In general you can always upgrade from one ship to any ship with the same or higher value, so long as the ship you’re upgrading to is currently available. You can’t direcly downgrade to a cheaper ship, but I’ll get to that in a bit. The price of an upgrade is always equal to the price difference between the two standalone ships. For instance an upgrade from a Cutlass Black ($100) to a Freelancer ($110) will cost $10 – but you can’t downgrade the other way and get $10 back. Ship upgrades (CCU) can be bought at the ship upgrades page on the RSI website, and you can also use this page to find the current value of any given ship, even if it’s not currently available. It might become available again later, possibly at that price. Ships in both columns are listed by price, but in the right hand column you will only find currently available ships.
A ship upgrade isn’t applied to a ship automatically, instead it appears in your hangar/inventory, and you will have to manually apply it which is an irreversible process. Keep in mind that if you have a legacy pledge pack like the free license that used to come with some AMD graphics cards a while back, it may be really-really irreversible, so think long and hard before you do any kind of altering of a legacy pledge.
What is also worth mentioning is all upgrades preserve the unsurance period of the original ship as well as the hangar, meaning if you upgrade from a Mustang Alpha in a pledge pack (containing 3 months insurance and a SelfLand hangar) to a Constellation Taurus (usually containing 6 months insurance and a Revel & York hangar when sold stand-alone) you will keep both the SelfLand hangar and the 3 months insurance. However, hangars will be obtainable in-game at a later point, and insurance will of course also be extendable and inexpensive (but not free, although only cost in-game money).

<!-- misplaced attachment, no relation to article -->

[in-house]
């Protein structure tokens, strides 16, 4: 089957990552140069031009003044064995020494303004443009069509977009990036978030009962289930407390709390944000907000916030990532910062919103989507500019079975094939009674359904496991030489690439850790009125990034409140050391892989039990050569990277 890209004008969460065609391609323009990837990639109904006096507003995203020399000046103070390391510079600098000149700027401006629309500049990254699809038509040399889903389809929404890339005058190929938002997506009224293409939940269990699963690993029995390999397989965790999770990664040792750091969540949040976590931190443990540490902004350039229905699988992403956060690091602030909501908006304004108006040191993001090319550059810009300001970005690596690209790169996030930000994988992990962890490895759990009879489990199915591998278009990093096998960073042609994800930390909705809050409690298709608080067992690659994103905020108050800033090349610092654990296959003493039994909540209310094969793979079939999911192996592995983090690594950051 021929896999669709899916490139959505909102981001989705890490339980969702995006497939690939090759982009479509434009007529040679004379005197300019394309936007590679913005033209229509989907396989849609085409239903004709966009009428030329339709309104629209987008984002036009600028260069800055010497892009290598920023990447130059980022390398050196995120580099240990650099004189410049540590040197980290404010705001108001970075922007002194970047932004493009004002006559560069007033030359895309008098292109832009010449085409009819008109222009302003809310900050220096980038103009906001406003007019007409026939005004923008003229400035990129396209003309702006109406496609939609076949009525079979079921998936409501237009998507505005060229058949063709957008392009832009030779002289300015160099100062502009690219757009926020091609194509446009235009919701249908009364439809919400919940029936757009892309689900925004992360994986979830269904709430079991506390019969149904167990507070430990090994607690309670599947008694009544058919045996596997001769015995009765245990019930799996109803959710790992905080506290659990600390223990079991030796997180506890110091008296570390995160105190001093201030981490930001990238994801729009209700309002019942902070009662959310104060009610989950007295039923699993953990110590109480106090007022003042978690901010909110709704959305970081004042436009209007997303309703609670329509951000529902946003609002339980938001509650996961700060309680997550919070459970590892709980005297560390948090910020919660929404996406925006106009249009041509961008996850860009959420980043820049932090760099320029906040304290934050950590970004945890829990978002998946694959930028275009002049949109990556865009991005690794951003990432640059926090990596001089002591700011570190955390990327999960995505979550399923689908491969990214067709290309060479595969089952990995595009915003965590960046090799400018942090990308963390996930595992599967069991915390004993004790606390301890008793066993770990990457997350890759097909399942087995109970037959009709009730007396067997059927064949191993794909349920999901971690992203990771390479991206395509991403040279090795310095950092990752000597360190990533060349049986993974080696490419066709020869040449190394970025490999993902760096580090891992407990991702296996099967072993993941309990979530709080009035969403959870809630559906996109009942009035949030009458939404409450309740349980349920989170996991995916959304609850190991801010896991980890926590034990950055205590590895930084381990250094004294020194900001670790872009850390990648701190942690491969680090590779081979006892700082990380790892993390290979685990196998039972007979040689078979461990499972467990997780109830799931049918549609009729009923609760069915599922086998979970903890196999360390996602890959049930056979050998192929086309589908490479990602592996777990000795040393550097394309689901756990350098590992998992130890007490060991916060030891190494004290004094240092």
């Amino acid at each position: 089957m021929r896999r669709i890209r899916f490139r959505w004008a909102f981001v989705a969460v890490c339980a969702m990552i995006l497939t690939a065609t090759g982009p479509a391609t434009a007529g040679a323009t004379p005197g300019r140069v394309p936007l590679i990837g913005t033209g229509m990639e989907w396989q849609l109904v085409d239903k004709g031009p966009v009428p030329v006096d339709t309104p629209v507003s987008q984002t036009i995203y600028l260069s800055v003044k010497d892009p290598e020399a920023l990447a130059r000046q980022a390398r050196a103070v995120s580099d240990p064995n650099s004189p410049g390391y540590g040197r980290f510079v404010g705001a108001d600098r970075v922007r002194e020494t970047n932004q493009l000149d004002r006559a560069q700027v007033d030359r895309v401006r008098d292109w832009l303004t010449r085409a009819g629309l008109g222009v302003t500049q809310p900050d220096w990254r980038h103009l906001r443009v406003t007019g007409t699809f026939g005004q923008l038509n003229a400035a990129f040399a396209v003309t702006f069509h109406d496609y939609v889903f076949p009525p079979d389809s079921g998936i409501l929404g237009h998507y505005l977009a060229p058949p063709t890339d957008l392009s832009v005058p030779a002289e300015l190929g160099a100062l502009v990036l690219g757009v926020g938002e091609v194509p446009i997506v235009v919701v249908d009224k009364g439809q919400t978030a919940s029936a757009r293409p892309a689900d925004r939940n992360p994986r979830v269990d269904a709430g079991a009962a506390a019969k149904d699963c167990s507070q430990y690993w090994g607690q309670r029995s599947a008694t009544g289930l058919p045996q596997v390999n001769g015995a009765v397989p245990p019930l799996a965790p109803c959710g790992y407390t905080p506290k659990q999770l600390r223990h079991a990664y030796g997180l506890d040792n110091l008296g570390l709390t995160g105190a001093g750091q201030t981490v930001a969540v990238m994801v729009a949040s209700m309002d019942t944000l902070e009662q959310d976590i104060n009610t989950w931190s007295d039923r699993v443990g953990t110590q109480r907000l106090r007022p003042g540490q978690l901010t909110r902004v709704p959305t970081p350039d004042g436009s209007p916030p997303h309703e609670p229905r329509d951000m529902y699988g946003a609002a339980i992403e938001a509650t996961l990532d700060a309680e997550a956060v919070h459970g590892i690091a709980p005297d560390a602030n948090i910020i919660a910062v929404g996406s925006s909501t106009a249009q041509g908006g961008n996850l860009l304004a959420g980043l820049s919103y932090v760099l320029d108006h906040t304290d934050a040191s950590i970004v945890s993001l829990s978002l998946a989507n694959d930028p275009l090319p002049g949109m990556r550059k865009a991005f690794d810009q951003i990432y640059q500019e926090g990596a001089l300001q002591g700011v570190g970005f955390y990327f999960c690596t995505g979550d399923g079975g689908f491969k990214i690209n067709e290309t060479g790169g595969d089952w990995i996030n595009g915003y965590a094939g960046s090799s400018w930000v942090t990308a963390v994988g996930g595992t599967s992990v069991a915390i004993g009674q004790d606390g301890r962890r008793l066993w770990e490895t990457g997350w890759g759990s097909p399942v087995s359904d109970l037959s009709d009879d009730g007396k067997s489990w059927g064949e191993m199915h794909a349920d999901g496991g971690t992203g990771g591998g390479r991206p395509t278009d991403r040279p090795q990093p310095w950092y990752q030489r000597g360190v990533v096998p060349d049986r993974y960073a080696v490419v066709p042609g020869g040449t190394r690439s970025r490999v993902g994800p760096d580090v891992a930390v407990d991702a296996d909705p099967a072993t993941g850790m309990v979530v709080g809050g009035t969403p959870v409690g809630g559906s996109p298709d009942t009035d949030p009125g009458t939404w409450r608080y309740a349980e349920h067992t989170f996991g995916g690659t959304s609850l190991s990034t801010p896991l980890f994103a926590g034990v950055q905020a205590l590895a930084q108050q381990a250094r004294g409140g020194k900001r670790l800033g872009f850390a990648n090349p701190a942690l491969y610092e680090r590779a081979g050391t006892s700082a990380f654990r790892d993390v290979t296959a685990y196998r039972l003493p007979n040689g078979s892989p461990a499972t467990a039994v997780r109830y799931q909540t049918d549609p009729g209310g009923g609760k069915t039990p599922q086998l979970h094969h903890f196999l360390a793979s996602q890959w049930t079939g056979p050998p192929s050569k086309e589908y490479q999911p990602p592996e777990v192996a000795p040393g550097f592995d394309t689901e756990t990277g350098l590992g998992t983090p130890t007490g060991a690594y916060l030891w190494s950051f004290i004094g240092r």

There is no limit as to how many times you can upgrade a particular ship. Some CCUs are also free, in the even that you upgrade to a ship with the exact value of the ship you already have, like for instance the “regular” Freelancer and the “regular” F7C Hornet. There is also nothing stopping you from securing (buying for free) such free CCUs when they are available, so that you have the option to get one even after they’re no longer sold – if another ship at the same price is still available. Upgrades that you already have can be applied until the game is out of alpha, even if they in the meantime stop selling the ship you’re upgrading to. I’ve actually been fiddling with sort of a price tool for CCUs myself, which is currently located at ccupricetool.transversetheverse.com. Hopefully more functionality to come.
If you already have a game package and you want a second ship, you would probably want to buy one stand-alone, rather than paying more for an extra game package. A complete list of all current ships can be found here, although several of these (like for instance the Carrack) are usually unavailable. A stand-alone ship will not allow you to play the game by itself without a game package, but they also come with their own insurance period, their own hangar, and at times some decorations. Stand alone ships can be upgraded in the exact same way as a ship contained within a pledge.
“Melting”/refunding (for store credits)